The National Consumer Law Center just released a report on something that’s been a pet peeve of mine for some years: states’ increasing reliance on pre-paid cards to distribute unemployment compensation, rather than checks. (h/t Susie) As the report explains, issuing funds via a card is much cheaper for the states. But what’s really happening is that unemployment recipients end up paying for the cards out of series of fees the banks issuing the cards charge (which violates the law that says administrative costs should not come out of benefits).

The report spells out in detail how banks are screwing unemployment recipients in which state:

  • US Bank refusing to let AR post its fee schedule
  • PNC requiring recipients to work with customer service to transfer fees to their own bank account in IN
  • Chase charging $1 for the very first in-network ATM withdrawal in TN
  • Chase charging $2.75 for out-of-network ATM withdrawals in WV, even in areas without convenient access to a Chase branch
  • Chase charging $.25 for cash back with a purchase in TN and RI
  • Chase charging $.10 for every point-of-service use after the second one in CO
  • Chase charging $.25 for PIN transactions in ME and TN
  • US Bank charging $20 overdraft fees (on pre-paid cards!) in AR
  • Chase charging $1.50 for denied transactions in MI and WV
  • Chase charging $.50 to check a balance and $1 for insufficient funds in RI
  • Regions Bank charging a $2.50 90-day inactivity fee in AL
  • Chase charging $12.50 to issue a check to close out an account in CO and CT

Check out this state-by-state summary to see what your state’s card charges and how that compares with other states.

This list, of course, demonstrates another thing: Chase’s significant role in the market (it serves 13 of the 40 states that use pre-paid cards) and–aside from US Bank’s egregious overdraft fees–its use of the most abusive practices.

That’s notable because Chase’s parent company–and its CEO, Jamie Dimon–is also taking the lead in threatening to cut off poorer consumers because the government wants to limit what debit card issuers like Chase can charge merchants.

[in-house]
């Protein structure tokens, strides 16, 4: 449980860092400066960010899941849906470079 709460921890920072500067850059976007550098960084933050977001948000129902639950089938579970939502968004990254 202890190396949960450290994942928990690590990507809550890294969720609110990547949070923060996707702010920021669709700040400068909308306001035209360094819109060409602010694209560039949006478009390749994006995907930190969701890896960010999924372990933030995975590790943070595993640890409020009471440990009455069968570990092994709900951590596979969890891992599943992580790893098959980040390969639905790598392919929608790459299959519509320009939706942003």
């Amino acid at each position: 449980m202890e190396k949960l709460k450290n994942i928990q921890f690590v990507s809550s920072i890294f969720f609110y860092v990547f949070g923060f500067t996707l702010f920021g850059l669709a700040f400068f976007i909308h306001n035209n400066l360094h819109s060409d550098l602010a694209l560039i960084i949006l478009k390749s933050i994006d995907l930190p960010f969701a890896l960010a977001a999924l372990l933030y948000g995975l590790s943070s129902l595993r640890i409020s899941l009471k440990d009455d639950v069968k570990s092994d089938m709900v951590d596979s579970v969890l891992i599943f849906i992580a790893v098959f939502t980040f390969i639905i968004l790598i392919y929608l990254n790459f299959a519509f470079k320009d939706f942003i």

Bank executives have said they will raise their fees to compensate for losing debit card processing revenues.They predict that some people will be unable to afford the fees, forcing them out of the banking system into the realm of check cashers and payday lenders.

The term that the banks use for this is “unbanked.” The rules “will have the adverse consequences of making a portion of current bank clients unbanked.

You will not be able to profitably serve them,” Dimon told analysts during the bank’s fourth-quarter earnings conference call Friday.

About 5 percent of today’s banking customers “may be pushed out of the banking system,” he said.

You see the nice trap Dimon is setting for those who don’t profit mightily by sucking at the federal teat, like his bank does? Unbanked consumers are precisely those who, if they receive unemployment, will rely on these cards and have to pay their usurious fees. So after forcing them out of the banking system because JP Morgan refuses to cut its escalating profits in response to Dodd-Frank, JP Morgan will still profit off these people by nickel and diming them at the time they can least afford to be nickel and dimed.